And then Kerrigan becomes The Phoenix. And she's naked, because. I found it hilarious this all-powerful Xel'naga was rather underwhelming, most of Xel'Kerrigan's (trademark) abilities were just buffed-up forms of her HotS powers. Remember the Odin? Holy crap did that thing leave an impression, one-shotting most units, doing splash damage, a bombardment to kill anything, 2500 HP, more than entire buildings. That's what Kerrigan should have been: 5000 HP, 50 armor, shrugging off attacks like they're bug bites and zapping five enemies at once with an AoE-100 damage normal attack. Instead, she just gained 10 more Kerrigan levels to reach Level 80, and is still easily killed by only slightly superior numbers. Also, she's a ground unit so she can't even pass over gaps in the ground. I guess the glowing wings and floating are just for show.

    Gameplay was okay for the epilogue. I cheered to see all three races present, and each mission fit each race's style: the protoss were the unrelenting deathball pushing ever forward, the terrans turtled in to endure the endless assault of enemies, and the zerg created the large mobile army to hunt down the enemy objectives moving around the map. It was cool. I loved Stukov getting closure on Duran, that was awesome. The final mission was disappointing, though, no grand epic battle against a giant hero unit that we need an army to take down? No 100,000 HP Amon unit marching across the map? Bah.

    The reveal that Tassadar's spirit was a ploy by a Xel'naga to get the Protoss to trust him is a huge saving throw on Blizzard's part, and successfully retcons the Overmind's controversial motivations. As far as we know now, the Overmind never had a grand vision of the future, and didn't groom Kerrigan specifically to overthrow the Xel'naga. Sure, that's what we've been told before, but who told us that? Zeratul, who got it from "Tassadar," who was just telling Zeratul what he needed to hear in order for him to do what Ouros wanted him to do. More likely Ouros saw Kerrigan was suitable to bear his essence and made up the vision to convince the heroes to let Kerrigan live so she could become his vessel to fight Amon. And of course, the much more obvious retcon that Tassadar is dead and no, we have not been talking to his Force Ghost, it was a trick.

    It's like you can see Blizzard going "we wrote ourselves into a corner with the Overmind and Tassadar crap, fortunately we can write in a trap door and escape to make it better." Okay, the temple on Ulnar still has Kerrigan's inage in it, but then, Ulnar is on the edge of the Void: maybe Ouros just made her visage on that stone to convince Artanis of her value. It's plausible.

    And then the ending... I didn't mind it. The Raynor thing was obviously left open to interpretation. Did he become a Xel'naga, did Kerrigan return to him and they went off alone together, did he just have a vision of her and left to go find her? Who knows. The ending also leaves it open for more games: the zerg are still out there are aren't on all-good terms with folks, the Protoss have an uneasy truce, the Terrans are doing well but Valerian won't live forever.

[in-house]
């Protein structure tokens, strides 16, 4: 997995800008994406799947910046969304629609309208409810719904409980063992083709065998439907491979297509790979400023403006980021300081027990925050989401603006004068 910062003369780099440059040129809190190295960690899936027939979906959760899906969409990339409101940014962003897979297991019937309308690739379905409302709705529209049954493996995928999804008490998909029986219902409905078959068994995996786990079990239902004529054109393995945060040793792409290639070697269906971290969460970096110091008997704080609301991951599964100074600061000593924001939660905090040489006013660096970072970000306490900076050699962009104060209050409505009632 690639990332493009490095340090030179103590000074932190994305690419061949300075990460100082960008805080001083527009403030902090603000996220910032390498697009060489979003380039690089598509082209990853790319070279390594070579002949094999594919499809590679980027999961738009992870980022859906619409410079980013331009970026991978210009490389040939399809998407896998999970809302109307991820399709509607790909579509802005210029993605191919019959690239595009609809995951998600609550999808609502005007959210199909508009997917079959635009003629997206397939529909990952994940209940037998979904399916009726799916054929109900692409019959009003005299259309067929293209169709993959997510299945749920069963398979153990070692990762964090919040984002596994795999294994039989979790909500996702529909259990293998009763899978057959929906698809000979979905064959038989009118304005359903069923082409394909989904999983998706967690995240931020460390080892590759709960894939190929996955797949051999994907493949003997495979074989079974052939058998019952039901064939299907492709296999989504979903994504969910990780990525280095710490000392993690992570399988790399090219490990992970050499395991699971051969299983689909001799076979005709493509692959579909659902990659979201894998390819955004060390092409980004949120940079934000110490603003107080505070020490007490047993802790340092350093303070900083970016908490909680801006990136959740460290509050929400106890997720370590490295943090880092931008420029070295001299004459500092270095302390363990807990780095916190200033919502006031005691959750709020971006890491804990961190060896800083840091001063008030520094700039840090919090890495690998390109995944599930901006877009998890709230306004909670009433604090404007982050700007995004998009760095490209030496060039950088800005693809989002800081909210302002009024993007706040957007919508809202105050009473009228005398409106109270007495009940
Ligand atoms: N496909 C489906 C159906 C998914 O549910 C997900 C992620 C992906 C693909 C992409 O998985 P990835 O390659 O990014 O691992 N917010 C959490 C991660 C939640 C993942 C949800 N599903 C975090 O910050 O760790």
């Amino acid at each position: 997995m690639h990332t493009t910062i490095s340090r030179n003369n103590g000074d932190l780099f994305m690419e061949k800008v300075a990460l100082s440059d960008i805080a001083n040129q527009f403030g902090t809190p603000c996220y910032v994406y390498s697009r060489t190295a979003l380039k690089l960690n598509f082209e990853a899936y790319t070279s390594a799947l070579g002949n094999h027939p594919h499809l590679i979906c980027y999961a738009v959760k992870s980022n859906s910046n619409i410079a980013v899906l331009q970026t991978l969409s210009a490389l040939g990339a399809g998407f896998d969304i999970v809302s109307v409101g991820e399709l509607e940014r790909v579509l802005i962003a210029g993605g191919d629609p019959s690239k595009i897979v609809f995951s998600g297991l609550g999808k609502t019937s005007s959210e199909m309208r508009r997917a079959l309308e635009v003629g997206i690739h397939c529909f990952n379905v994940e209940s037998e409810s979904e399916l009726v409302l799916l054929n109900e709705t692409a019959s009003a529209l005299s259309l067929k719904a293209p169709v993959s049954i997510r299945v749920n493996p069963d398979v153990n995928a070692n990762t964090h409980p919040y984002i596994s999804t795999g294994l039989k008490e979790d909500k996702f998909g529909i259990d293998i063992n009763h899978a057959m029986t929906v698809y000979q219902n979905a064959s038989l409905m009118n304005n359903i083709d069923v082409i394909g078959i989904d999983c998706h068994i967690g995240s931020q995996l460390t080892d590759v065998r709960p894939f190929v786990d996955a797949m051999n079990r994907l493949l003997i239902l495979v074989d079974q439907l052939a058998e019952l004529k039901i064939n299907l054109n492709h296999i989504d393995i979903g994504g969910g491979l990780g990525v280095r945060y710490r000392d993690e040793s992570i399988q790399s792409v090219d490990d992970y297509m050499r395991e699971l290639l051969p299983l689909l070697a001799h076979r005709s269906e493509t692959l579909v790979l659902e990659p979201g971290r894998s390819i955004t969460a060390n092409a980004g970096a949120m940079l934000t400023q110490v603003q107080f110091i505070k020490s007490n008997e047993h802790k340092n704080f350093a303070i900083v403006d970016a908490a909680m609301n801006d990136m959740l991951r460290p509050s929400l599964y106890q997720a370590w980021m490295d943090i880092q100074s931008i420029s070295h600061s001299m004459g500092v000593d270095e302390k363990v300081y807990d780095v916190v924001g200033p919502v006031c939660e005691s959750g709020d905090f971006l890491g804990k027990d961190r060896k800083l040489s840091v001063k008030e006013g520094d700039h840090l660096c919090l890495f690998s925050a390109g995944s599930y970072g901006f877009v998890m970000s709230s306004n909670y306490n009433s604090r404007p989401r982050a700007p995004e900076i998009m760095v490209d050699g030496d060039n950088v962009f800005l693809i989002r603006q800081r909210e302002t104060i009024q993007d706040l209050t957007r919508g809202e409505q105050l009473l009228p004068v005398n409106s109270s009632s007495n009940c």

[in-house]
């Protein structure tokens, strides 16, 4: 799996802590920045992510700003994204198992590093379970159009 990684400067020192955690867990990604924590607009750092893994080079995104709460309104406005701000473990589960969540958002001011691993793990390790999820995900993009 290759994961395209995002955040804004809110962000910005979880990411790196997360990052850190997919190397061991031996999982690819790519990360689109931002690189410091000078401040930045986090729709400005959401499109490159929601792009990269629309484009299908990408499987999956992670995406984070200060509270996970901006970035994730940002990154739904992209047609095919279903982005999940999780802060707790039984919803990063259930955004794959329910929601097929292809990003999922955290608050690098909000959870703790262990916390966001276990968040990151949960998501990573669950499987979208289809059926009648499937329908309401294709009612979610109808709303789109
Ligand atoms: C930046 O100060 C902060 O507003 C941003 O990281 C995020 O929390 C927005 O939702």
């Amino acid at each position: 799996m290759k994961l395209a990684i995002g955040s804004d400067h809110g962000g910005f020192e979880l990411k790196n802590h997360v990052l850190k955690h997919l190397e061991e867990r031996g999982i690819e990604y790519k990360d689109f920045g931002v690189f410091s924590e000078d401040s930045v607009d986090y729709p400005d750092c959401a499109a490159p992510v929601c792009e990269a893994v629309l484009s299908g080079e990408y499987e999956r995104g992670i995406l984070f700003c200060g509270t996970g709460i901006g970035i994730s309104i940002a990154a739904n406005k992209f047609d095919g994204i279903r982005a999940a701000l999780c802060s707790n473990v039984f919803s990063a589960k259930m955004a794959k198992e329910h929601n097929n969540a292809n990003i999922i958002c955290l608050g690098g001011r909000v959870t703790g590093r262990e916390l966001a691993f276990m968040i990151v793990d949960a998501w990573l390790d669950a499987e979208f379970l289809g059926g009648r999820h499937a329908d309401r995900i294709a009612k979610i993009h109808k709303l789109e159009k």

As a whole: Legacy of the Swarm is a satisfying end to the trilogy for me. The gameplay is solid, though the mission structure tired at this point, the story is much improved, though still with problems, especially in the epilogue, and most of the plot threads and unanswered questions were addressed.
    Last edited by Drake Clawfang; 11-11-2015 at 01:14 AM.
    SC2 handle - "DrakeyC, code 929"

    I ARE A PROPHET! I've predicted three major aspects of SC2 correct, more or less.

    June 2007 - I predicted the Protoss campaign would give you new tech as you conducted diplomacy among tribes.

    Hidden Content:
    July 18th 2010 - I predicted Raynor would broadcast information of Mengsk's actions on Tarsonis to discredit him and incite rebellion.


    Hidden Content:
    June 16th 2010 I predicted the Voice in the Darkness was the commanding force behind the Hybrids. I'm calling it half-right.

  2. #2

    Default Re: Drake's LotV Review/Recap [SPOILERIFFIC]

    Quote Originally Posted by Drake Clawfang View Post
    Again, SPOILERS ABOUND, BOYS!
    ....And girl?

    Well, I'm going to withhold judgement until I see a full let's play, but I'll throw a comment or two out there.

    Hidden Content:
    I can pretty much guarantee you that the chick in the end was Nova. Think about it. She's a Kerri clone, and she's getting downloadable missions. Blizz is going to explain how she gets to that scene in the missions.